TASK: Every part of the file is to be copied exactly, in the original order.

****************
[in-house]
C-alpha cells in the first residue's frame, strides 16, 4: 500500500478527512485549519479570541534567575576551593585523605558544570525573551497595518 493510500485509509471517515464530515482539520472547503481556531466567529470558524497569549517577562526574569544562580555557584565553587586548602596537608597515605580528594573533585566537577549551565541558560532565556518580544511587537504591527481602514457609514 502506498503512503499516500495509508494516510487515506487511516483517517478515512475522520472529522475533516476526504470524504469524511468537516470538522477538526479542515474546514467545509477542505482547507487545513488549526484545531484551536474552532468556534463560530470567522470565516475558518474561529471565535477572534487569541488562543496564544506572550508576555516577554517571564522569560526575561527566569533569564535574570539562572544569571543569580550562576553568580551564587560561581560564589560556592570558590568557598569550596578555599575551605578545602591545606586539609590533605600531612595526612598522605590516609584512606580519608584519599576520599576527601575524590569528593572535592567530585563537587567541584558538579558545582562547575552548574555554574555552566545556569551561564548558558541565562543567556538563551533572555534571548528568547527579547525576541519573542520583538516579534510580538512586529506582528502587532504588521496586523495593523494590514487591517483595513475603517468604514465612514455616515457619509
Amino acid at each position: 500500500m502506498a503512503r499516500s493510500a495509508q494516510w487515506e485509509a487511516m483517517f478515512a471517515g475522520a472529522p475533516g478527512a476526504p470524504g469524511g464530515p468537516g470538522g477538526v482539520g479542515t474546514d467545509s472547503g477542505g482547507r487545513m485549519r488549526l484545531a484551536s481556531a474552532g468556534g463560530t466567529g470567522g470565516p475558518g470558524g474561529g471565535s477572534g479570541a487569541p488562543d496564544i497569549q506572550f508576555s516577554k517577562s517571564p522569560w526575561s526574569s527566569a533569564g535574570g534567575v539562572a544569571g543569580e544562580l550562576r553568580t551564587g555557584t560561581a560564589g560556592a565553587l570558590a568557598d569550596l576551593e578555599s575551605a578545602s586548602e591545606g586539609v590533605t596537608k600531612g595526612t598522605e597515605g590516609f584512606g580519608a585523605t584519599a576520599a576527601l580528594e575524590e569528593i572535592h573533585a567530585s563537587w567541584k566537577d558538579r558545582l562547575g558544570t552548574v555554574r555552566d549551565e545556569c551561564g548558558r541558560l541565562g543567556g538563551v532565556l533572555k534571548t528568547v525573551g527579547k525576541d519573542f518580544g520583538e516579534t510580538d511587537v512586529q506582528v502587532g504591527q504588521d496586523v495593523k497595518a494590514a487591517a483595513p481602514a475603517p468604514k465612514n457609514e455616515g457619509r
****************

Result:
[in-house]
C-alpha cells in the first residue's frame, strides 16, 4: 500500500478527512485549519479570541534567575576551593585523605558544570525573551497595518 493510500485509509471517515464530515482539520472547503481556531466567529470558524497569549517577562526574569544562580555557584565553587586548602596537608597515605580528594573533585566537577549551565541558560532565556518580544511587537504591527481602514457609514 502506498503512503499516500495509508494516510487515506487511516483517517478515512475522520472529522475533516476526504470524504469524511468537516470538522477538526479542515474546514467545509477542505482547507487545513488549526484545531484551536474552532468556534463560530470567522470565516475558518474561529471565535477572534487569541488562543496564544506572550508576555516577554517571564522569560526575561527566569533569564535574570539562572544569571543569580550562576553568580551564587560561581560564589560556592570558590568557598569550596578555599575551605578545602591545606586539609590533605600531612595526612598522605590516609584512606580519608584519599576520599576527601575524590569528593572535592567530585563537587567541584558538579558545582562547575552548574555554574555552566545556569551561564548558558541565562543567556538563551533572555534571548528568547527579547525576541519573542520583538516579534510580538512586529506582528502587532504588521496586523495593523494590514487591517483595513475603517468604514465612514455616515457619509
Amino acid at each position: 500500500m502506498a503512503r499516500s493510500a495509508q494516510w487515506e485509509a487511516m483517517f478515512a471517515g475522520a472529522p475533516g478527512a476526504p470524504g469524511g464530515p468537516g470538522g477538526v482539520g479542515t474546514d467545509s472547503g477542505g482547507r487545513m485549519r488549526l484545531a484551536s481556531a474552532g468556534g463560530t466567529g470567522g470565516p475558518g470558524g474561529g471565535s477572534g479570541a487569541p488562543d496564544i497569549q506572550f508576555s516577554k517577562s517571564p522569560w526575561s526574569s527566569a533569564g535574570g534567575v539562572a544569571g543569580e544562580l550562576r553568580t551564587g555557584t560561581a560564589g560556592a565553587l570558590a568557598d569550596l576551593e578555599s575551605a578545602s586548602e591545606g586539609v590533605t596537608k600531612g595526612t598522605e597515605g590516609f584512606g580519608a585523605t584519599a576520599a576527601l580528594e575524590e569528593i572535592h573533585a567530585s563537587w567541584k566537577d558538579r558545582l562547575g558544570t552548574v555554574r555552566d549551565e545556569c551561564g548558558r541558560l541565562g543567556g538563551v532565556l533572555k534571548t528568547v525573551g527579547k525576541d519573542f518580544g520583538e516579534t510580538d511587537v512586529q506582528v502587532g504591527q504588521d496586523v495593523k497595518a494590514a487591517a483595513p481602514a475603517p468604514k465612514n457609514e455616515g457619509r